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Decoding PowerPaint's custom image format - That GNU+Linux Guy

Decoding PowerPaint's custom image format

This all started from my interest in old hardware. I'd acquired an old 90s laptop PC from a coworker, and I decided to install FreeDOS on it. While browsing the available FreeDOS software, I stumbled upon PowerPaint 2, an image editor. I decided to give it a try, and I made a very amusing doodle that I simply had to get onto my main PC.

The trouble was that PowerPaint supports 3 different image formats, and all of them appear to be custom to PowerPaint. The one I used for the image was called YMG, and there isn't a way to convert them once they're created. In my persistence, I decided I would have to reverse engineer the format myself to convert my precious drawing:

To make things simple, I drew a test image:

It may look a little blurry here (because anti-aliasing), but it's just the first few colors in the program's color palette put in order in the smallest canvas allowed by the program.

I opened up this YMG file using a hex editor and analyzed the data. It looks like:

From what I guessed, it had an 8-byte header, and the rest of the bytes represented the color of a single pixel per byte. My guess for the header was as follows:

The first 2 bytes are the image width; the second 2 bytes are the height. The fifth byte was always 0x03, which seems to be an internal code used by PowerPaint to represent the YMG format. The last 3 bytes of the header are the ASCII letters y, m, and g, representing the format.

Next, I had to figure out the color palette. It didn't take long to see that the colors are not necessarily in order using a common RGB bit mask. The first 8 colors followed a pattern where the low 3 bits represented red, green, and blue (in descending order of significance), and the next 8 colors were the same but a bit brighter. However, the next 16 colors just ascended the gray scale. I couldn't think of a conceivable simple algorithm that would produce colors in that order, so I went to the source code.

I spent 5 hours scouring the source for anything related to color palettes. I found the routines that would set and get the VGA color palete, but the palette setting routines were never called in the main program. It seemed to be pulling the palette out of thin air. At the brink of giving up, I closed my editors and just looked at the file names in the source distribution for anything that hinted at what I was looking for. Lo and behold, my eye caught a file by the name of DEFAULT.PAL, and I figured the extension was short for palette.

I opened it with my hex editor, and sure enough, it seemed to resemble the pattern I was seeing. Each 3 bytes seemed to contain an RGB value, and the file's length was 256 times 3, the expected number.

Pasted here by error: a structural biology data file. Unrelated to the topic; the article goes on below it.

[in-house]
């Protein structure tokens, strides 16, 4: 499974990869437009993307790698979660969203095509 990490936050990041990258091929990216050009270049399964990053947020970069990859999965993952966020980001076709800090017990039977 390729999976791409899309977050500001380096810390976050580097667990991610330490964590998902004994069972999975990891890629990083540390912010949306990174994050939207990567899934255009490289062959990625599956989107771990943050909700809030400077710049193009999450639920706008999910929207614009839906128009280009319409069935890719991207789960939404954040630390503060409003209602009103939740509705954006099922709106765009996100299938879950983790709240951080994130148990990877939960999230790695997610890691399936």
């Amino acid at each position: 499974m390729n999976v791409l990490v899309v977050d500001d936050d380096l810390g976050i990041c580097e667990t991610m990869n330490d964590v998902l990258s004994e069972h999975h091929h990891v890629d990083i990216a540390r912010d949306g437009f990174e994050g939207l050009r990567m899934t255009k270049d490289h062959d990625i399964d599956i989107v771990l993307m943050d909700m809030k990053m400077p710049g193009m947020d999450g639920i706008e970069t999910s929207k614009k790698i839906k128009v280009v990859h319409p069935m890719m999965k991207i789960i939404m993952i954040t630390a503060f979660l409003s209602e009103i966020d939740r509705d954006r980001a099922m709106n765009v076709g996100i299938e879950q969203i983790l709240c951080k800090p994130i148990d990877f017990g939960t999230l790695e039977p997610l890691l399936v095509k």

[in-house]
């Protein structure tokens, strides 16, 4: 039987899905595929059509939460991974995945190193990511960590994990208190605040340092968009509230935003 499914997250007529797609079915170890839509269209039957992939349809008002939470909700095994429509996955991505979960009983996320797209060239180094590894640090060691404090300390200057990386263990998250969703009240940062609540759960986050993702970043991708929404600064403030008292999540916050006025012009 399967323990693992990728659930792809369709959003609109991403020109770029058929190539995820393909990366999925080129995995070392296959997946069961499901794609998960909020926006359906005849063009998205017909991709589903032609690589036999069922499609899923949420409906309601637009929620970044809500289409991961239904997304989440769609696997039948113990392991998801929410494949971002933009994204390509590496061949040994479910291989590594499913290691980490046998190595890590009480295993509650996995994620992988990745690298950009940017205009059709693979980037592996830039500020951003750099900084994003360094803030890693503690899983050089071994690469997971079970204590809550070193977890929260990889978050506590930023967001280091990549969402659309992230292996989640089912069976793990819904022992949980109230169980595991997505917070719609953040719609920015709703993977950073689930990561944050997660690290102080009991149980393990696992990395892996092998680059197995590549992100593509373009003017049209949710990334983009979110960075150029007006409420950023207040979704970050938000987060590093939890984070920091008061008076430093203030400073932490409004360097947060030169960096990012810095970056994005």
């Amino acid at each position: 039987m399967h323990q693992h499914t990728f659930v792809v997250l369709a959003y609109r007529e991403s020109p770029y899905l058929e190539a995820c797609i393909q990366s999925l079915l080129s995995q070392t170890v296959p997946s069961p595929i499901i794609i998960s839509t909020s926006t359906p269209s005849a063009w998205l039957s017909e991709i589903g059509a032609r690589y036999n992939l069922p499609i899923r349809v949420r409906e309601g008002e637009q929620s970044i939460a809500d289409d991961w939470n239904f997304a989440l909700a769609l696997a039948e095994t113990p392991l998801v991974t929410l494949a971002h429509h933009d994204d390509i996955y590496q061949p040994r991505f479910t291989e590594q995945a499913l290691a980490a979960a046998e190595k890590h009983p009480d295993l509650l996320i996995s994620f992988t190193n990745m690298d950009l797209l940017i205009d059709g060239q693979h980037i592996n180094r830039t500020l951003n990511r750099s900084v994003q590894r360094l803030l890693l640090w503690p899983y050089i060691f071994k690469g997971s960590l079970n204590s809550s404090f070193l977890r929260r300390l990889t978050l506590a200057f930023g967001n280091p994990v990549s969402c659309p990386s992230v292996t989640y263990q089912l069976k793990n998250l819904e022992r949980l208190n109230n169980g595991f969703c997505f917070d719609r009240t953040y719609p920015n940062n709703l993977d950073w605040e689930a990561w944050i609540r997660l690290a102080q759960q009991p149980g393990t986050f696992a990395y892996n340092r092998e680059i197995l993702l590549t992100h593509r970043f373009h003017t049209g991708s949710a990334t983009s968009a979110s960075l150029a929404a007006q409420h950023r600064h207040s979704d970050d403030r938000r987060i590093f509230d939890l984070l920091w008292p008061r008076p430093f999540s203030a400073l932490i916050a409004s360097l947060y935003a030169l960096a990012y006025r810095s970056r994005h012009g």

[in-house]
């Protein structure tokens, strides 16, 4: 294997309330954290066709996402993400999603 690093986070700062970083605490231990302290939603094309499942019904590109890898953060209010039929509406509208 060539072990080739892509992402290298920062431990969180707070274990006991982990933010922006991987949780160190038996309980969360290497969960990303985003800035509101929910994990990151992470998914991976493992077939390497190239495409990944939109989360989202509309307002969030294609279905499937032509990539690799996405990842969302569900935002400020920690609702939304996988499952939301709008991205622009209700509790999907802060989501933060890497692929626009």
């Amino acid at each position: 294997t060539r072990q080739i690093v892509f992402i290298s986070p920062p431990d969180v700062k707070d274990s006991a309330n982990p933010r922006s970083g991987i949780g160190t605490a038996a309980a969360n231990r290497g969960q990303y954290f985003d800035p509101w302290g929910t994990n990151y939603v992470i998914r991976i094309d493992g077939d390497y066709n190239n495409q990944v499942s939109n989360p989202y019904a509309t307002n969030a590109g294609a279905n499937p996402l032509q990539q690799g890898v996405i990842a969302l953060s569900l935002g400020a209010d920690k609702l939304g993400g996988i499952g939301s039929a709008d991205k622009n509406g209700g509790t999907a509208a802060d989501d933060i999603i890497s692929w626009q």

At this point, I started writing code.

I had it read the header to determine width and height, and I had it load the palette file to make the correlation of numbers to colors. From there, I used the wand module to generate the final image and save it to disk.

Immediately, I had errors. Somehow, the last row of the image didn't line up with the expected width. Figuring it must mean that it shaved off the last bit of the image for some primitive size reduction, I added some code to just fill in the missing bit with black. Then, I got this image:

Well, something was clearly not right. It became clear that the width wasn't quite right. I tried subtracting 1 and then 2 from the width, and I finally got something more acceptable:

The image was still really dark, though. It seems the palette file's RGB values were lower than what was showing on my DOS computer. I settled on multiplying the color values by a constant 4.2, resulting in a more desirable result.

Epilogue

The converter still isn't perfect. It was including some gray pixels at the bottom of the image that the DOS program never displayed. Could be an error in PowerPaint's programming, or a shortcut they took somewhere. I just changed them to black and changed the image dimensions using an image editor.

Also, the pixels on my DOS computer are actually not perfect squares; they're slightly too tall. As a result, the final image looks just a little squished vertically, and there's no good way to restore its dimensions.

If you ever decide to use PowerPaint yourself, you can download my program to convert your images to modern formats (but I'm not writing documentation for it). However, I plan to write a C program some time to replace PowerPaint and use the well-documented Bitmap format so that conversion won't be necessary, and I may be able to support 16- or 32-bit color.